The once ornate staircase that leads to the crumbling mansion, is cracked and falling apart. The old, sculpted gardens have been over run with weeds, surrounded by fences of razor sharp barbed wire. Its once grand spires and turrets overlook a landscape of forbidding housing projects and the desolate lots of one of America’s most notorious and violent cities. We are standing outside the imposing, former home of Gottfried Krueger, once one of the grandest mansions to be found in Newark, New Jersey. But today, it lies abandoned, slowly decaying like a latter day Manderlay.
Gottfried Krueger was an immigrant from Germany, who made his fortune brewing beer. As the millions of immigrants flowed from Europe into America, mostly through Ellis Island, the demand for old English style ales was replaced with a demand for lighter, European lagers. Krueger was one of the many, wildly successful brewers that flourished meeting that demand. His beer was the first in America to be sold in cans, and by 1875, Krueger was producing over 25,000 barrels a year.
With his new found wealth, Krueger decided to build a grandiose, opulent mansion on what is today the corner of Dr. Martin Luther King Jr. Boulevard and Court Street. Back then the boulevard was known as High Street, a two mile long grand avenue, that wouldn’t have looked out of place in Haussmann’s Paris. Grand homes made of marble and granite graced a wide boulevard lined with graceful oak trees, that flowed like a river of wealth through Newark, itself a blossoming city, thriving on booming industry that followed the North’s victory in the Civil War.
But of all the mansions on High Street, none were as luxurious as the Krueger home. It had forty rooms, the first privately owned elevator in New Jersey. Archival photographs show the mansion’s opulent Louis XIV interior, its stained glass windows, and leather embossed walls glittering with mother-of-pearl wainscoting.
Five stories high, it was topped with a copper domed turret, that dominated the skyline. Its medieval spire would have been at home atop a castle from Kruger’s native Rhineland.
But business would eventually come to a halt for Krueger family. Faced with the twin perils of anti-German sentiment during World War I, and Prohibition, Krueger Beer would swiftly disappear from the hotel bars and beer halls of the North East.
The mansion was sold in 1926 to a fraternal society, the Newark Scottish Rites for $100,000. But the grand manse would grow in stature; the masonic society adding a 700 seat, lavish auditorium onto the house.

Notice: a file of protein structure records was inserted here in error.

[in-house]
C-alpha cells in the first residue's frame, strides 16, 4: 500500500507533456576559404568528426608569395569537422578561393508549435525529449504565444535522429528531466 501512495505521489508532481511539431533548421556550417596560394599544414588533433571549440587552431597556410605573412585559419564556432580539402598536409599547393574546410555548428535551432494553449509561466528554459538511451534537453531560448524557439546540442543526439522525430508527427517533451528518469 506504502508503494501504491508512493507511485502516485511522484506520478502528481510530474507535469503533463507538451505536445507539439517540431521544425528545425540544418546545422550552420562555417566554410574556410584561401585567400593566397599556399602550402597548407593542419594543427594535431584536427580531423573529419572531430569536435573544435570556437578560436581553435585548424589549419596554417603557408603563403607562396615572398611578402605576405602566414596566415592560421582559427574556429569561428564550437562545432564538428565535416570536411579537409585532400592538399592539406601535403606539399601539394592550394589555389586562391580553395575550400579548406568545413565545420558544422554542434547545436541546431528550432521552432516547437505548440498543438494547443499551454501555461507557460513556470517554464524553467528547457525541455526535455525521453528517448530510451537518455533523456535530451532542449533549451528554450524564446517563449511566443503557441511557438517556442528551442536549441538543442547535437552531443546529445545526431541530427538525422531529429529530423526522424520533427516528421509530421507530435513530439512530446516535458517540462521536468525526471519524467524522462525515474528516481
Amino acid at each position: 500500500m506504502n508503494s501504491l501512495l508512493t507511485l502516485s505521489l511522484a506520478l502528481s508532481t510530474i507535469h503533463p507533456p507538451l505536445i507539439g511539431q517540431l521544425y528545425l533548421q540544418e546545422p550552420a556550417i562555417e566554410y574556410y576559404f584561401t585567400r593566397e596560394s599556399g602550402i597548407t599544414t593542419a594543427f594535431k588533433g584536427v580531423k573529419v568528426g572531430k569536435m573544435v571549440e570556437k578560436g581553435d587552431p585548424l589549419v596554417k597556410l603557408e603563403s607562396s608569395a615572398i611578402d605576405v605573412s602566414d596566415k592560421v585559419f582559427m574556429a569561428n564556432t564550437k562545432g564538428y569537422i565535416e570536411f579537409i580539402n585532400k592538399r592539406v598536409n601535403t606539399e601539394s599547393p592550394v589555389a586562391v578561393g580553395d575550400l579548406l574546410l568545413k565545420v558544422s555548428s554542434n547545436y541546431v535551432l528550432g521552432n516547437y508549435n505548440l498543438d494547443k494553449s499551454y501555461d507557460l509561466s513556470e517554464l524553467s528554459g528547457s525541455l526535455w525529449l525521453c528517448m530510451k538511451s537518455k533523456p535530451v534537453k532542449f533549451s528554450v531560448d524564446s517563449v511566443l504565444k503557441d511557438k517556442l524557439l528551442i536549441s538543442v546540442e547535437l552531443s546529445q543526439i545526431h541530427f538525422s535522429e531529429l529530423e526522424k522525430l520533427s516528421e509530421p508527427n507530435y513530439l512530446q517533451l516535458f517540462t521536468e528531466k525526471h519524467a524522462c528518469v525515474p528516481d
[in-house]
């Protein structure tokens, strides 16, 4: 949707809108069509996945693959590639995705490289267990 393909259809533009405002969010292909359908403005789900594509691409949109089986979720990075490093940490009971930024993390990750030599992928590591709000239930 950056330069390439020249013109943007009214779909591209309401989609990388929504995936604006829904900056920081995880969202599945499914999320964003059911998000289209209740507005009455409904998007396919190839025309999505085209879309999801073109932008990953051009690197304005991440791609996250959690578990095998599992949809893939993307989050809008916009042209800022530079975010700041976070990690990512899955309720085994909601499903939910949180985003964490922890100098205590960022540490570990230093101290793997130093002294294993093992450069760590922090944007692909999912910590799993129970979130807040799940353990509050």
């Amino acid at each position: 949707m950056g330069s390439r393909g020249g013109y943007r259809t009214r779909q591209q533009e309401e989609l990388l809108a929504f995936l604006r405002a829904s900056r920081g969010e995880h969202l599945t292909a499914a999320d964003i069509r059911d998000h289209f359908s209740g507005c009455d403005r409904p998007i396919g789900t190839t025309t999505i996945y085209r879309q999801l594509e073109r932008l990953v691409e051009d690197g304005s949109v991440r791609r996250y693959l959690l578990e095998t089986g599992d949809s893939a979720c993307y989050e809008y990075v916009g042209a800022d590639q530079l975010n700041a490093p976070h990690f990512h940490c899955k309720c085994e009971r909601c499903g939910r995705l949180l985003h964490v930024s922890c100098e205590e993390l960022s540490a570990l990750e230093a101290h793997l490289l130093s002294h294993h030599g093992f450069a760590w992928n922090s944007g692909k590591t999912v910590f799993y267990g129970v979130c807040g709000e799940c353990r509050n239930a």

In 1958, Louise Scott, owner of a beauty school, purchased the mansion. She ran the school out of the lower floors, whilst she lived in the rooms above. Scott’s school thrived, and she is thought to be the first female African-American millionaire in New Jersey.
But when Scott died in 1982, the imposing mansion passed to the City of Newark, where it has laid abandoned ever since.
In many ways, the fate of the Krueger-Scott mansion mirrors the declining fortunes of Newark itself. Once a thriving, industrial city, the gradual loss of its manufacturing bedrock saw the city swiftly deteriorate into one of America’s most impoverished and violent cities. Rampant unemployment and crime came to a bloody head in 1967 with riots that brutally descended into all out street war, with twenty six people killed.
As more and more professional and working classes fled the city, an onslaught of drugs, crime, and one of the highest murder rates in the US saw forbidding housing projects replacing the many grand Victorian town houses of the past.
The Krueger mansion however was slowly allowed to crumble to pieces. Today it lies vacant, its once lavish interiors, ravaged by looters and vandals.
Ambitious plans to turn the empty mansion into a cultural centre celebrating Newark’s African-American heritage came to nothing, despite millions being spent on shoring up the decaying building. Eventually, the City Council, fighting a desperate war on poverty and crime, refused to spend any more money on the project.
Ever since, perhaps the most beautiful mansion ever built in New Jersey has gradually fallen apart, being slowly reclaimed by nature. Today it rests as a silent sentinel on hilltop, over looking a city that has shared its same sad fate.